Banks 2012 Target Price on Gold
Many Banks are still very bullish on gold this year. Here is a list of some of the targeted projections for the year.
Morgan Stanley: $2,200 per ounce
Morgan Stanley lists gold among its “favorite longs” in the commodity complex for 2012 and forecast prices of $2,200 an ounce. “We believe the defensive nature of gold, and silver to a lesser degree, will create significant investment demand as investors look for safe havens in a period of risk aversion,” MS says.
USB: $2050 per ounce
UBS says its core view on gold remains bullish, with an average 2012 price of $2,050 forecast. “Most of the factors that pushed gold higher in 2011 are not going away.”
BNP Paribas: $1750 per ounce
BNP is not as bullish as the other banks stating “with high uncertainty likely to remain a major feature of the markets, gold could be vulnerable to further episodes of price correction. This could be the case particularly in the first half of 2012,” they bank says.
SEB Merchant Bank: $2050 per ounce
New central bank liquidity injections could drive gold prices to record highs, perhaps as soon as the first half of 2012, they say. “The question whether the European Central Bank will print money or not has a considerable bearing on possible gold market developments going forward,” they say.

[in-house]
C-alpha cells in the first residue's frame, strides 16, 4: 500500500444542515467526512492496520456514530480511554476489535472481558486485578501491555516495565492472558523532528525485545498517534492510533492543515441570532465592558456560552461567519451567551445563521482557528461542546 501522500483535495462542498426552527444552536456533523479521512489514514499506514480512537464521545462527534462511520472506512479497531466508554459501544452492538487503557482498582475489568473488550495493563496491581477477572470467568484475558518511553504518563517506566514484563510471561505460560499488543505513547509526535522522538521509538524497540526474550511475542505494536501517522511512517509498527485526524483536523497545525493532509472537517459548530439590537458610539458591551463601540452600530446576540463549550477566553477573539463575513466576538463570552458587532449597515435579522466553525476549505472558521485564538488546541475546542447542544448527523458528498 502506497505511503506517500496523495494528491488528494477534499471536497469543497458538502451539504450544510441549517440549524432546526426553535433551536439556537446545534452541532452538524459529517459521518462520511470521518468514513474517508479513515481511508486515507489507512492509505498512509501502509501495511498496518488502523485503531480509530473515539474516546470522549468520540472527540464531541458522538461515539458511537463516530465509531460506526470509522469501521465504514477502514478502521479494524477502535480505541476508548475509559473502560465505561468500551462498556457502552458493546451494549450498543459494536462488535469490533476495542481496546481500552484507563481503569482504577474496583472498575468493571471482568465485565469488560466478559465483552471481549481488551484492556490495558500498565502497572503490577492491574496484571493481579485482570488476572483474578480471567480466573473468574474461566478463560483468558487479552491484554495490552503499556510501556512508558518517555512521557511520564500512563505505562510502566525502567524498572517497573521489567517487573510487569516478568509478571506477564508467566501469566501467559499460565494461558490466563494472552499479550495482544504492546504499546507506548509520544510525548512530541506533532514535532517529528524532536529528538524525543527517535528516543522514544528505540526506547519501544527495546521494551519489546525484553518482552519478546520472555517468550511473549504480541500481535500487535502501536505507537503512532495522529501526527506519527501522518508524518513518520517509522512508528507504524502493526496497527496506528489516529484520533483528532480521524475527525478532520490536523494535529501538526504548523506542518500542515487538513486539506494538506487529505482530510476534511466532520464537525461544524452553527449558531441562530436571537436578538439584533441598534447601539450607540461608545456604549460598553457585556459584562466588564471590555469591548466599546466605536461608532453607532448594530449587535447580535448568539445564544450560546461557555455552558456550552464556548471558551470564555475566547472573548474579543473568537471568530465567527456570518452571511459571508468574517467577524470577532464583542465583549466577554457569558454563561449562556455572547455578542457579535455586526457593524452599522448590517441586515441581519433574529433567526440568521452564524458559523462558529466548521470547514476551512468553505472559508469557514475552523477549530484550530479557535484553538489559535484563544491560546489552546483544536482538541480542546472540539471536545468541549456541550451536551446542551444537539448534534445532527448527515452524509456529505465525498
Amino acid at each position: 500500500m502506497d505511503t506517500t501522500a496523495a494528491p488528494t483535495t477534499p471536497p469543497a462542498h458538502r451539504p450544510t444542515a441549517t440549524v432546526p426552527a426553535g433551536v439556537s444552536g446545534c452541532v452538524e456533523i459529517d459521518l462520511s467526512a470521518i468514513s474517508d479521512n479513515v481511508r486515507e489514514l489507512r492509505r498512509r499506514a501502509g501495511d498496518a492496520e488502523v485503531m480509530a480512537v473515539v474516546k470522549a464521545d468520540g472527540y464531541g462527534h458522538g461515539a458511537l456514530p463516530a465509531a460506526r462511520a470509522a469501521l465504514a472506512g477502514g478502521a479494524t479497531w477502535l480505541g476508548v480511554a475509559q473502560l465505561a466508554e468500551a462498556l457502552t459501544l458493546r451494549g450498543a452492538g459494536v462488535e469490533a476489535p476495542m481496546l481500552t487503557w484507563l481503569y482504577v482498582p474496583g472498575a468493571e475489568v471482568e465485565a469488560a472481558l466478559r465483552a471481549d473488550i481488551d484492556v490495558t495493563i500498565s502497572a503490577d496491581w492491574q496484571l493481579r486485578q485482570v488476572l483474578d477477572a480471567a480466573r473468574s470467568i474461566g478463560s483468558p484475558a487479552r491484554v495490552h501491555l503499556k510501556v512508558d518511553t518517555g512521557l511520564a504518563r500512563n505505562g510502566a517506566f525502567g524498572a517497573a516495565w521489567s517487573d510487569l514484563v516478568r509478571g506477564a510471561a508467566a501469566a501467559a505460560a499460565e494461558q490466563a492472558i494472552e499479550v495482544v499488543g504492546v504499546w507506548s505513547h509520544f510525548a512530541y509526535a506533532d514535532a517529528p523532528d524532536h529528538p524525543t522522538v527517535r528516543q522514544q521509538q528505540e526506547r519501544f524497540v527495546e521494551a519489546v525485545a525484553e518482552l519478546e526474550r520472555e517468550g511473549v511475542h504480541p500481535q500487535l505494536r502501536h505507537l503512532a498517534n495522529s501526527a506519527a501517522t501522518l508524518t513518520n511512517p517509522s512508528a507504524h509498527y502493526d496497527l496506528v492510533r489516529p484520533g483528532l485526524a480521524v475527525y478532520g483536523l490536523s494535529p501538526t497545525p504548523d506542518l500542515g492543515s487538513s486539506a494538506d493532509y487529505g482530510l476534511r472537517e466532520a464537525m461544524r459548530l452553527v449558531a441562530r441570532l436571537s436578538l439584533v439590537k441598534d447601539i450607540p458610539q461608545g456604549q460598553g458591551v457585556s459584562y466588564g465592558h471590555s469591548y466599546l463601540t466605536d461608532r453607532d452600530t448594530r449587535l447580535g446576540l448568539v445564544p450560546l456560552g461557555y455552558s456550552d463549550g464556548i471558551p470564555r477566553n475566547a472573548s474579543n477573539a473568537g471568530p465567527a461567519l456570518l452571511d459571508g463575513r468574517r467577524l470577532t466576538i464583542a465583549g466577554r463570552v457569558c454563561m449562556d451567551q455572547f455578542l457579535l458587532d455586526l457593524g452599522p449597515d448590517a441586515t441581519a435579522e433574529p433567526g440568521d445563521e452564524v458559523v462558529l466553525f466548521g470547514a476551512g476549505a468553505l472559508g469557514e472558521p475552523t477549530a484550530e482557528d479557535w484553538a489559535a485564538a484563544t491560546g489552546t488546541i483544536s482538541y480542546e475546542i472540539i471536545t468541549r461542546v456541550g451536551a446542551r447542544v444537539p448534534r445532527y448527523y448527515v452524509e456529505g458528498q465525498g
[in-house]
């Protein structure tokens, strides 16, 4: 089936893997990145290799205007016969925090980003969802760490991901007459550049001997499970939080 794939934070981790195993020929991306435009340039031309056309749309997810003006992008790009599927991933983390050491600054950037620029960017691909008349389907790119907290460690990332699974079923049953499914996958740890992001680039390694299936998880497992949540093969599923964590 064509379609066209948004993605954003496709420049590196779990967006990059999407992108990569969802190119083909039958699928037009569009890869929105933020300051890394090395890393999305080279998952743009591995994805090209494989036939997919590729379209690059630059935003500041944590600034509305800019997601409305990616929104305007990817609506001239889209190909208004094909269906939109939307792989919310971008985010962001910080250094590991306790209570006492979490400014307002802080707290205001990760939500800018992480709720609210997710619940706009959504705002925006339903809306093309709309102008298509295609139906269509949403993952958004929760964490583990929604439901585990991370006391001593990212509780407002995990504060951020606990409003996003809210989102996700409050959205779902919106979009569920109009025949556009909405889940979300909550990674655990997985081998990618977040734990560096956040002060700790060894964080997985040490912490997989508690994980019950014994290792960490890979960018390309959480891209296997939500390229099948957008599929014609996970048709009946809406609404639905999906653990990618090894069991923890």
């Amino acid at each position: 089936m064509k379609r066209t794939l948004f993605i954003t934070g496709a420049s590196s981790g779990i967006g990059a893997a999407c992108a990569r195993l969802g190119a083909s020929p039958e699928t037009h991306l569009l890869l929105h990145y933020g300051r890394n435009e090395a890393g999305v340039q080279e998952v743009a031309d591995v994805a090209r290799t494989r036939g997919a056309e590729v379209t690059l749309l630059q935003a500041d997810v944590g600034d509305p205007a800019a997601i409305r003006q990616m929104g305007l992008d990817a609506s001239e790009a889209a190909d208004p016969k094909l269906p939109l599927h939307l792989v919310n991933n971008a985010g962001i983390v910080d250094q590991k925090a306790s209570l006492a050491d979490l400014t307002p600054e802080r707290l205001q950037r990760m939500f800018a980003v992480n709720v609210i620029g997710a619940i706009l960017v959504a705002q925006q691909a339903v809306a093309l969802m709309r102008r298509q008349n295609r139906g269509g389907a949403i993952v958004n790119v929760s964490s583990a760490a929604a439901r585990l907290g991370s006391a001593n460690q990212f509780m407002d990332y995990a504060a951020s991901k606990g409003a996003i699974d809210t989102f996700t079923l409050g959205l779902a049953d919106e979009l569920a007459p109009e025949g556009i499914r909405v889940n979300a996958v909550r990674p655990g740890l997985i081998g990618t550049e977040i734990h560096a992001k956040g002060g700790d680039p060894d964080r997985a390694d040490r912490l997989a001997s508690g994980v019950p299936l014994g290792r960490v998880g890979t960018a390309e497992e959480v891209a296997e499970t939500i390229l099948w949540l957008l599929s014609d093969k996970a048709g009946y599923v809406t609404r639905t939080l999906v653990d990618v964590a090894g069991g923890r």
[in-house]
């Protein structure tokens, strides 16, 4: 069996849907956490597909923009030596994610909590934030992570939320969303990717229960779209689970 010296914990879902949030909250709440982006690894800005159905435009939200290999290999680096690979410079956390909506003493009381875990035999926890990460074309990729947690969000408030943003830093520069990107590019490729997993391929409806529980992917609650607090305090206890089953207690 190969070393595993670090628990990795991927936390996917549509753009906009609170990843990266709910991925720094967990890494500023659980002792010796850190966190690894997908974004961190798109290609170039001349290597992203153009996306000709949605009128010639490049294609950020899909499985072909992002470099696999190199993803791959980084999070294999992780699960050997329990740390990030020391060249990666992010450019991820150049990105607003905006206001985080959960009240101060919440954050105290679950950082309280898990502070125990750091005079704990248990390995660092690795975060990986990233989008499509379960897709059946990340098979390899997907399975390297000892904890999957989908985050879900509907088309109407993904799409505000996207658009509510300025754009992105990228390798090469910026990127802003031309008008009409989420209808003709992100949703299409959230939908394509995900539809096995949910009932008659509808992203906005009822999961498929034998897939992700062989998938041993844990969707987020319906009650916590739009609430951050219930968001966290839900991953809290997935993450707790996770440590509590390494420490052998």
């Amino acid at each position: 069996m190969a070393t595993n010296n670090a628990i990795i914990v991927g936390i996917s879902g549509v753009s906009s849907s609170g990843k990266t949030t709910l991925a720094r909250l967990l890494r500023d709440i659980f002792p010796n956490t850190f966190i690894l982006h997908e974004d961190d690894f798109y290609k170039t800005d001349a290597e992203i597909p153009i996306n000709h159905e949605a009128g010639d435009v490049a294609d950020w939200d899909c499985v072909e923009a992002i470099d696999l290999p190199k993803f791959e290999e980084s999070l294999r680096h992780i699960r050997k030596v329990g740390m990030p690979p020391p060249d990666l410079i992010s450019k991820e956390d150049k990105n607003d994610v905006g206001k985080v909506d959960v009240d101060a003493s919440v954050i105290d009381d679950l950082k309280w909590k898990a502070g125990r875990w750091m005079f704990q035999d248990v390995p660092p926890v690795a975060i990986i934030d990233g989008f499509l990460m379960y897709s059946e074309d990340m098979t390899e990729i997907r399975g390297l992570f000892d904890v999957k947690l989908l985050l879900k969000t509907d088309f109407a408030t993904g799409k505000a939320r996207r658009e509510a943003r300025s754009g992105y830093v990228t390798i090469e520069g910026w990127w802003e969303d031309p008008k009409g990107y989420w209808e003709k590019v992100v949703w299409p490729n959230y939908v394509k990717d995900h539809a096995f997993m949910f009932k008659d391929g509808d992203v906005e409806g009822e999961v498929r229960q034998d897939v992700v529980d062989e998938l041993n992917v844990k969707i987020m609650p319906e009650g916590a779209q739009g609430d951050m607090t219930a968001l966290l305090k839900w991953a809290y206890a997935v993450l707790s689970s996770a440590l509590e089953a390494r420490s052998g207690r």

TD Securities: $1855.00
“The volatility in gold will remain, with another chance of moving back to $1,500 or below a possibility. “The downside moves heading into 2012 have been very sharp owing to a significant reduction in open interest and less liquidity, as both commercial and noncommercial longs and shorts have greatly reduced holdings. If we continue to see robust moves away from risk assets, along with a spike in systemic uncertainty, gold could still move sharply lower. Based on our analysis, it would not be surprising to see gold drop through the $1,500/oz level at some point in the next three months”.
Barclays Capital: High $2200, Low $1400, average, $1875.00 per ounce
Barclays list three main factors in the influence in gold. “First, central-bank buying continues and with new interest emerging,” they said. “Second, uncertainty continues to surround the financial markets and sovereign debt; and finally, growth in investment demand is occurring despite price corrections.”
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